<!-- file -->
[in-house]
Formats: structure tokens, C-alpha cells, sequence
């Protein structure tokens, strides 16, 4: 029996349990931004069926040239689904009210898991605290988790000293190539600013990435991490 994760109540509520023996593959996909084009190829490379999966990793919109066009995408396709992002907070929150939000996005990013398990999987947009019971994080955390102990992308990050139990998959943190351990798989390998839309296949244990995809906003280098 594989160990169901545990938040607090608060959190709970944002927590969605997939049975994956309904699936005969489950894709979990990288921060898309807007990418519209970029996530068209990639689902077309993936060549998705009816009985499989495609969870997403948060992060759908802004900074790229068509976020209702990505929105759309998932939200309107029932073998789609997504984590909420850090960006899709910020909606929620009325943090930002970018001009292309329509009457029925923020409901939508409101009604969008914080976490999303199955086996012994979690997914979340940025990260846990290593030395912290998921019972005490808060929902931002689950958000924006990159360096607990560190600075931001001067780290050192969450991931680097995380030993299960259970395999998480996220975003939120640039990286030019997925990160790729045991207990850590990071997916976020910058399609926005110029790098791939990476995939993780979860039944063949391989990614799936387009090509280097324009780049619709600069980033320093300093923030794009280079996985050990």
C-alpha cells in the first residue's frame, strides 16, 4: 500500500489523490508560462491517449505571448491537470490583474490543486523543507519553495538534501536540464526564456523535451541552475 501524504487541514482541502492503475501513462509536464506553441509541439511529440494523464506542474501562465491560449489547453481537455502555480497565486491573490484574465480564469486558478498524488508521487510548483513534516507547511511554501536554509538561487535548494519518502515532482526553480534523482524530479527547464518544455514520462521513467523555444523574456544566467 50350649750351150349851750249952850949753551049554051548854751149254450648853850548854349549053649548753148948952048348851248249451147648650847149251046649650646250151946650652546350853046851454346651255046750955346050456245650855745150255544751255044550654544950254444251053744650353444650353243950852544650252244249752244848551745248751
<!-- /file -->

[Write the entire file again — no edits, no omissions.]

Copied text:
[in-house]
Formats: structure tokens, C-alpha cells, sequence
């Protein structure tokens, strides 16, 4: 029996349990931004069926040239689904009210898991605290988790000293190539600013990435991490 994760109540509520023996593959996909084009190829490379999966990793919109066009995408396709992002907070929150939000996005990013398990999987947009019971994080955390102990992308990050139990998959943190351990798989390998839309296949244990995809906003280098 594989160990169901545990938040607090608060959190709970944002927590969605997939049975994956309904699936005969489950894709979990990288921060898309807007990418519209970029996530068209990639689902077309993936060549998705009816009985499989495609969870997403948060992060759908802004900074790229068509976020209702990505929105759309998932939200309107029932073998789609997504984590909420850090960006899709910020909606929620009325943090930002970018001009292309329509009457029925923020409901939508409101009604969008914080976490999303199955086996012994979690997914979340940025990260846990290593030395912290998921019972005490808060929902931002689950958000924006990159360096607990560190600075931001001067780290050192969450991931680097995380030993299960259970395999998480996220975003939120640039990286030019997925990160790729045991207990850590990071997916976020910058399609926005110029790098791939990476995939993780979860039944063949391989990614799936387009090509280097324009780049619709600069980033320093300093923030794009280079996985050990």
C-alpha cells in the first residue's frame, strides 16, 4: 500500500489523490508560462491517449505571448491537470490583474490543486523543507519553495538534501536540464526564456523535451541552475 501524504487541514482541502492503475501513462509536464506553441509541439511529440494523464506542474501562465491560449489547453481537455502555480497565486491573490484574465480564469486558478498524488508521487510548483513534516507547511511554501536554509538561487535548494519518502515532482526553480534523482524530479527547464518544455514520462521513467523555444523574456544566467 50350649750351150349851750249952850949753551049554051548854751149254450648853850548854349549053649548753148948952048348851248249451147648650847149251046649650646250151946650652546350853046851454346651255046750955346050456245650855745150255544751255044550654544950254444251053744650353444650353243950852544650252244249752244848551745248751